A validation study of selected self-concept measures for children

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dc.contributor.advisor Joy, Kenneth L. en_US
dc.contributor.author Treloar, Judith en_US
dc.date.accessioned 2011-06-03T19:31:55Z
dc.date.available 2011-06-03T19:31:55Z
dc.date.created 1981 en_US
dc.date.issued 1981
dc.identifier LD2489.Z64 1981 .T73 en_US
dc.identifier.uri http://cardinalscholar.bsu.edu/handle/handle/181483
dc.description.abstract Although self-concept has been a prominent and highly utilized hypothetical construct in psychological research for many years, studies attempting to establish the validity of self-concept instruments are relatively few in number. The purpose of this study was to determine the cross-structural validity of selected self-concept measures -- to determine if self-reports and behavioral ratings of self-concept measure the same construct.There were 202 subjects who participated in the study. They were selected from a pool of fourth-, fifth-, and sixth grade regular education students whose parents had signed permission to participate. One male and one female were selected from each classroom. Certified psychometrists administered two self-concept instruments and one anxiety measure to the students in their regularly assigned buildings, Order of test administration was counterbalanced among buildings, Each teacher completed two behavioral ratings of self-concept and one behavioral rating of anxiety on the male and female selected from his or her classroom, Order of completion was counterbalanced among teachers.A multitrait-multimethod analysis was conducted to determine cross-structural validity. Four different correlations were analyzed: (1) monotrait-monomethod, (2) heteromethod-monotrait, (3) heterotrait-monomethod, and (4) heterotrait-heteromethod. The .01 level was used to establish statistical significance of the correlations.Results of this study demonstrated that there is little cross-structural validity between the self-report measures and behavioral rating forms used:1. The common factor variance was not sufficient enough to consider the methods comparable in spite of the fact that there was a statistically significant relationship between self-report measures and behavioral ratings of self-concept.2. Method variance contributed to the substantial concurrent validity between the Children's Self-Concept Scale and the Self-Esteem Inventory. Similarly, method variance contributed to the substantial concurrent validity between the Inferred Self-Concept Scale and the Behavior Rating Form.3, High negative correlations between self-concept and anxiety within each method suggested that self-concept and anxiety share enough common method variance to disallow the use of anxiety as a totally distinct trait.4, Self-reports and behavioral ratings may each measure a different aspect of self-concept -- the experienced and the presented. Therefore, a combination of the two methods might yield a more global assessment of self-concept. en_US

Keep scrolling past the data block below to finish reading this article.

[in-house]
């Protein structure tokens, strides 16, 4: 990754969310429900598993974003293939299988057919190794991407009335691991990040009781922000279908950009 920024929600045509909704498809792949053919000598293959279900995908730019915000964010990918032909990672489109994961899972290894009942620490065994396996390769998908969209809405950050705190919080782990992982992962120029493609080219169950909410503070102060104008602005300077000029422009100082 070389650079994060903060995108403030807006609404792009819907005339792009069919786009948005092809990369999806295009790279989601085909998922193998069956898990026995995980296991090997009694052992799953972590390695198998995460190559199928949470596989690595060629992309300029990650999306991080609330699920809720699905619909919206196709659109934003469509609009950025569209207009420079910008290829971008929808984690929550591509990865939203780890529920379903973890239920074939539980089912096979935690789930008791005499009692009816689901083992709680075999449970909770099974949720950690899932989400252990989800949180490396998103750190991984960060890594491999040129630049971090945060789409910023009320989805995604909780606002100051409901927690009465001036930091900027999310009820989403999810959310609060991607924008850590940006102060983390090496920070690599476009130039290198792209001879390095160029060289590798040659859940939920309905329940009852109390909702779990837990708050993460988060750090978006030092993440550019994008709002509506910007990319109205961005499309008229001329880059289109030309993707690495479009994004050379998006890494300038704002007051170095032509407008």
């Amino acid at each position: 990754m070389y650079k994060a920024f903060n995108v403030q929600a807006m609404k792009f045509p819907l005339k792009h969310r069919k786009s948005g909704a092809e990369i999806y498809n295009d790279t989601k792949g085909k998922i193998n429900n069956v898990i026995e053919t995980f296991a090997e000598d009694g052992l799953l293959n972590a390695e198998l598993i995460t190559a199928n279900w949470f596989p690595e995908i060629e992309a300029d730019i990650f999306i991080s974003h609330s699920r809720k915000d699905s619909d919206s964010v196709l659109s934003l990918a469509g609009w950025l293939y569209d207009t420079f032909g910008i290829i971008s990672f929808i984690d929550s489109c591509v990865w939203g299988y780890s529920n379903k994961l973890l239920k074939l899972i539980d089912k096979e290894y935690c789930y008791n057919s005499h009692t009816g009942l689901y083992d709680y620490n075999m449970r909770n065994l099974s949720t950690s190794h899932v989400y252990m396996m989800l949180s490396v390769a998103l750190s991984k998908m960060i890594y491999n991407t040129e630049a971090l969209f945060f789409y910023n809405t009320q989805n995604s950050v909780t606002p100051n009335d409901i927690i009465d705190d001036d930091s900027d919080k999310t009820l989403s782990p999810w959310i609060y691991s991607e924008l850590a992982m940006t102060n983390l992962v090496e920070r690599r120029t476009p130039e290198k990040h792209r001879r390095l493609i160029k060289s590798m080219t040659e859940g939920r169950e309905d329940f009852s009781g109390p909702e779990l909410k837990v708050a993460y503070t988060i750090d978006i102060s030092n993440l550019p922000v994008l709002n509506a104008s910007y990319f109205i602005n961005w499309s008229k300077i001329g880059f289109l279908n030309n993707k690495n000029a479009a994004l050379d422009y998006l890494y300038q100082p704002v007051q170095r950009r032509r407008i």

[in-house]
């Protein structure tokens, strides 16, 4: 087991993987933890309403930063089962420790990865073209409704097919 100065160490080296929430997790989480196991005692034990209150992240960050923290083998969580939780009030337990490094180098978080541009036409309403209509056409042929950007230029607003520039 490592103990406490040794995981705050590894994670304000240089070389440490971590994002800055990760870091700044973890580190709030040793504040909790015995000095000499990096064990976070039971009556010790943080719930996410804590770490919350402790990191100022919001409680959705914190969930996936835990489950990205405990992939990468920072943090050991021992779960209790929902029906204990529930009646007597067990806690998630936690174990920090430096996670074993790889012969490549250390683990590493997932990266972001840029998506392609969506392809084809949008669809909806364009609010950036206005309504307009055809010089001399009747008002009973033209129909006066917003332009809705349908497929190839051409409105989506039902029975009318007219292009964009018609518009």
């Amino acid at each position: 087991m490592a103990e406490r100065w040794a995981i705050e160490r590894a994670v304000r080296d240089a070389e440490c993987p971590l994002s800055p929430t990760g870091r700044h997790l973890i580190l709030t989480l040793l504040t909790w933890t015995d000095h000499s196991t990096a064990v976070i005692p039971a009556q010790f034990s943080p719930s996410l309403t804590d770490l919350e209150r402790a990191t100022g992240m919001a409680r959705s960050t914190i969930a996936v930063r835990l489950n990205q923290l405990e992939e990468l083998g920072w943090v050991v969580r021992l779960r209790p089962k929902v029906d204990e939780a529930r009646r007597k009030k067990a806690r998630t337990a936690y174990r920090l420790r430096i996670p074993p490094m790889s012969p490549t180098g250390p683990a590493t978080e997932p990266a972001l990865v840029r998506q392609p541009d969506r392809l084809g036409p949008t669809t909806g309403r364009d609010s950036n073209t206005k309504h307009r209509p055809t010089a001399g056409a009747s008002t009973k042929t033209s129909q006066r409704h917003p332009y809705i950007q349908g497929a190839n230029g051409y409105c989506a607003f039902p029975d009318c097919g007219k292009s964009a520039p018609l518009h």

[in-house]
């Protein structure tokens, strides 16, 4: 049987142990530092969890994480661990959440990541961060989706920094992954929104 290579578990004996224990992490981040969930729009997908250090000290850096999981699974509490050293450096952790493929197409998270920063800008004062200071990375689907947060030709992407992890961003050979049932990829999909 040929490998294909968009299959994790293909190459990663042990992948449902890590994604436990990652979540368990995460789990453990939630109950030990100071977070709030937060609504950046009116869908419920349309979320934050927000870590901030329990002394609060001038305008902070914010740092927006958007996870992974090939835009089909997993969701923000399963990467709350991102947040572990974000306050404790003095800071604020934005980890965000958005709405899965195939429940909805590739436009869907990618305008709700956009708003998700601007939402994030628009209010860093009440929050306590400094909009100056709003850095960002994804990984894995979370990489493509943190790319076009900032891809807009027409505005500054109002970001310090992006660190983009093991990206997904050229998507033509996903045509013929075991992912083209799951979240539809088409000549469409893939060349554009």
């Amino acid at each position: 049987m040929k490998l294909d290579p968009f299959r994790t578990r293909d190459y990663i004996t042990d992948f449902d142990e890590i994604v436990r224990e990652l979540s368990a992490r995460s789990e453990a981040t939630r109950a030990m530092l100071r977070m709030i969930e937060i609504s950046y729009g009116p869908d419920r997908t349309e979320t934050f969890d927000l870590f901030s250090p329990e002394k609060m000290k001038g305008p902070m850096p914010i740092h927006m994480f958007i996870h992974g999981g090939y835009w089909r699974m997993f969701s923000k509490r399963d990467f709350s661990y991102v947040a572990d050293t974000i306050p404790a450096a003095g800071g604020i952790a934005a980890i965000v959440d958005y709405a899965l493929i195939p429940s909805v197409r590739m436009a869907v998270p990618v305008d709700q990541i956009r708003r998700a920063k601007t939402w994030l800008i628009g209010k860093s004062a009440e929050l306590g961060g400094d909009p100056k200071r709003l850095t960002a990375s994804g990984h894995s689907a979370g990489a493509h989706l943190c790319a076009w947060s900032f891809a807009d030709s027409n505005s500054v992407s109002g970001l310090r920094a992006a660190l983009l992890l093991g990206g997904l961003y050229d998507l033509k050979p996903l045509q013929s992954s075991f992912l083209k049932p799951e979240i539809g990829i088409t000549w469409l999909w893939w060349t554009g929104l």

dc.description.sponsorship Department of Educational Psychology
dc.format.extent 3, v, 62 leaves : ill. ; 28 cm. en_US
dc.source Virtual Press en_US
dc.subject.lcsh Self-perception in children. en_US
dc.title A validation study of selected self-concept measures for children en_US
dc.description.degree Thesis (D. Ed.) en_US
dc.identifier.cardcat-url http://liblink.bsu.edu/catkey/250648 en_US
dc.identifier.cardcat-url http://liblink.bsu.edu/uhtbin/catkey/1839551


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  • Doctoral Dissertations [3090]
    Doctoral dissertations submitted to the Graduate School by Ball State University doctoral candidates in partial fulfillment of degree requirements.

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